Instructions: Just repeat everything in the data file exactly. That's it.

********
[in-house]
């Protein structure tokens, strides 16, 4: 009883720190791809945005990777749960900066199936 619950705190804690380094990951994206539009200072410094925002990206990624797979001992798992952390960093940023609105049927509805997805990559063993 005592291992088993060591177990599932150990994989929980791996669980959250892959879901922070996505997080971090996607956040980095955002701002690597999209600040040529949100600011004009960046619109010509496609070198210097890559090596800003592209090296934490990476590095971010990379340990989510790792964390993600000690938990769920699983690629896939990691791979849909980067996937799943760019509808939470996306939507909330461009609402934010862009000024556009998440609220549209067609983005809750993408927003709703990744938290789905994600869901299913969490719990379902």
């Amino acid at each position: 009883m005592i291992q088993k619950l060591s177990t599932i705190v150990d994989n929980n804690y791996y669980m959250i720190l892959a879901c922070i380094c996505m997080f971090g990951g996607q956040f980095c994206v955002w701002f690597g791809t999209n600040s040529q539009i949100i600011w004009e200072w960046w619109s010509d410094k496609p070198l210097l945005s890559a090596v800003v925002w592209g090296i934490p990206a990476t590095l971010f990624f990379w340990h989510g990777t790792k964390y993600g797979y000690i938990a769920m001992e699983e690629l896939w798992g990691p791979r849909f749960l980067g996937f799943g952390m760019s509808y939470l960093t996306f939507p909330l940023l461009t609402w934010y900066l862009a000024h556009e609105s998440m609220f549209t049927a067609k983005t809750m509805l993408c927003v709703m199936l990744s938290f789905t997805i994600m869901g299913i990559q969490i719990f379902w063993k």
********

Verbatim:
[in-house]
């Protein structure tokens, strides 16, 4: 009883720190791809945005990777749960900066199936 619950705190804690380094990951994206539009200072410094925002990206990624797979001992798992952390960093940023609105049927509805997805990559063993 005592291992088993060591177990599932150990994989929980791996669980959250892959879901922070996505997080971090996607956040980095955002701002690597999209600040040529949100600011004009960046619109010509496609070198210097890559090596800003592209090296934490990476590095971010990379340990989510790792964390993600000690938990769920699983690629896939990691791979849909980067996937799943760019509808939470996306939507909330461009609402934010862009000024556009998440609220549209067609983005809750993408927003709703990744938290789905994600869901299913969490719990379902």
């Amino acid at each position: 009883m005592i291992q088993k619950l060591s177990t599932i705190v150990d994989n929980n804690y791996y669980m959250i720190l892959a879901c922070i380094c996505m997080f971090g990951g996607q956040f980095c994206v955002w701002f690597g791809t999209n600040s040529q539009i949100i600011w004009e200072w960046w619109s010509d410094k496609p070198l210097l945005s890559a090596v800003v925002w592209g090296i934490p990206a990476t590095l971010f990624f990379w340990h989510g990777t790792k964390y993600g797979y000690i938990a769920m001992e699983e690629l896939w798992g990691p791979r849909f749960l980067g996937f799943g952390m760019s509808y939470l960093t996306f939507p909330l940023l461009t609402w934010y900066l862009a000024h556009e609105s998440m609220f549209t049927a067609k983005t809750m509805l993408c927003v709703m199936l990744s938290f789905t997805i994600m869901g299913i990559q969490i719990f379902w063993k």